For instance, during my review of Sara Tradicional I found that this yerba mate surprisingly tasted more complex and balanced with water that is more on the colder side, around 60°C - 65°C / 140°F - 150°F , while Piporé Sin Palo was too bleak in such temperature range and gave off its flavors in a much hotter water — around 80°C - 85°C / 175°F - 185°F .
I am a huge believer in precisely measuring water for mate. Some people will think that it’s an overkill and approximate temperature is enough, but in my experience knowing the perfect water for a particular yerba mate totaly pays off and yields maximum enjoyment. You don’t have to be precise to a single degree — I find that using water within 5 degree range results virtually in the same mate. Some yerbas are more “picky” than others when it comes to temperature and some allow you to be more liberal with your water, yet even approximate temperature requires some form of measuring.
This method is the most obvious one — just heat the water until desired temperature. The trick, however, is to know when to stop so you won’t have water that is too cold or too hot for your liking.
If you don’t have any temperature measuring devices you can either order them online or try to eyeball it. My favorite way to prepare perfect mate water is to use a kettle with a built-in thermometer which is as straightforward as it can be and completely effortless. Food thermometer is another great option, just make sure that it’s not the infrared one — in my experience they are great and convenient for measuring temperature of solid things, but very inaccurate when it comes to transparent liquids, such as plain water.
Using a food thermometer or a kettle with temperature control is undeniably precise and easy way of preparing water, but sometimes you will find yourself in a situation or a place with no access to any measuring devices, so it is always useful to know how to get preferred water temperature without one. One way to do so is to simply stick your finger into the water. Your mileage may vary, but for me when the water is around 70°C - 75°C / 160°F - 165°F I can spend approximately half a second in the water before I have to pull my finger off so it won’t burn. I would suggest trying it for yourself first to see how a certain temperature feels so you would be more precise next time you’ll have to measure it that way.
Another way of measuring temperature without a thermometer is to use an ancient Chinese tea master technique of observing the water while it is heating up. When the water reaches about 70°C / 160°F it starts to become loud and little bubbles of oxygen, so called “shrimp eyes” start to form up at the bottom of the kettle. If you want your water to be hotter simply wait until “shrimp eyes” turn into larger “fish eyes” and steam starts to come up from the surface — that means that you reached 80°C / 175°F . If the water becomes quiet then you overdone it — it passed the 90°C / 195°F mark and is about to start boiling.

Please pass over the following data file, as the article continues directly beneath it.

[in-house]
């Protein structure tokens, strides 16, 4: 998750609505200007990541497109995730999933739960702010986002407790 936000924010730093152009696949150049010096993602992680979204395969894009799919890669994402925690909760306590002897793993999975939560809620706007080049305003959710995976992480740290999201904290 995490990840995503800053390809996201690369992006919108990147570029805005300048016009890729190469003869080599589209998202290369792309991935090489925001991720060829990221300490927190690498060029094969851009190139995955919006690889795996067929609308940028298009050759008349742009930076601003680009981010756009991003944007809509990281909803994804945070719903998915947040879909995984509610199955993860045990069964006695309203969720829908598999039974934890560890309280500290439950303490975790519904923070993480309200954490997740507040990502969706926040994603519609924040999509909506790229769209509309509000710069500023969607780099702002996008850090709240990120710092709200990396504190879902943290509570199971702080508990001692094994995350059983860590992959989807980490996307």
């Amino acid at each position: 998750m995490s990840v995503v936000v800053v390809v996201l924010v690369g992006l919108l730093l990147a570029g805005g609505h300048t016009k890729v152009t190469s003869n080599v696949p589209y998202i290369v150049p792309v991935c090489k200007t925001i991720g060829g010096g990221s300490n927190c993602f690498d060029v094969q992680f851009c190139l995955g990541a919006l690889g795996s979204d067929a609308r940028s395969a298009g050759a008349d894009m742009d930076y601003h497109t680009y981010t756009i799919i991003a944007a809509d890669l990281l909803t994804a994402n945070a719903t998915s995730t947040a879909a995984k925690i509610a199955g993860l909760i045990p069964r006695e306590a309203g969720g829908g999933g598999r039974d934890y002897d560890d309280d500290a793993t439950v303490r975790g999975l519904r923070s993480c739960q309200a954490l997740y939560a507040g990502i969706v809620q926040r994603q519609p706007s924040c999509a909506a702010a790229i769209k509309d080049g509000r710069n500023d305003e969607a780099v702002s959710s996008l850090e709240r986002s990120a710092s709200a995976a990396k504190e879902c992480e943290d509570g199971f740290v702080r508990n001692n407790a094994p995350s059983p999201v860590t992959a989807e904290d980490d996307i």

The next option of getting desired water is to boil it first and then dilute it with colder water. This technique is particularly convenient when you’re boiling water anyways, for example when one of your family members wants to make coffee. You would still want to measure the temperature of the final water in some way, be it a more convenient and precise food thermometer or again, eyeballing it. Observation method is inapplicable in this situation, so you can either use your finger to measure the temperature, or fill about 3/4 of a thermos with boiling water and top the rest of it with room temperature water, which in my experience will end up at approximately 70°C - 75°C / 160°F - 165°F .
Personally I am not a big fan of the boiling and diluting method. Some say that boiled water is “dead” and is not beneficial to your body, but for me it’s just a hassle to clean my kettle after it inevitably gunks up from released calcium. However boiling is a cheap and effective way to make water of suspicious quality softer and safer for consumption, which renders it as a viable option if your water sources are limited.
The last thing you want while drinking mate is to constantly re-heat your water or add more ice to it. No matter if you’re enjoying cold tereré or hot mate, drinking sessions may last up to a few hours, and thermos or vacuum flask is a very convenient way of keeping your water at desired temperature.
Thermos became an essential mate accessory, a trusty companion and an integral part of matero’s image. And since it is really popular to drink mate on the go and take it on the road, thermos becomes your only source of hot water. Especially in countries like Argentina and Uruguay, it is so common to take mate with you wherever you go, that there are vending machines selling hot water for a few pesos at gas stations and grocery stores, so you can refill your car and your thermos and continue your commute in complete happiness!
Water is what turns yerba mate into a magical drink that brings you health and joy, so it is important to treat it with the proper respect it deserves. How do you prepare and measure water? What is your go-to temperature for mate?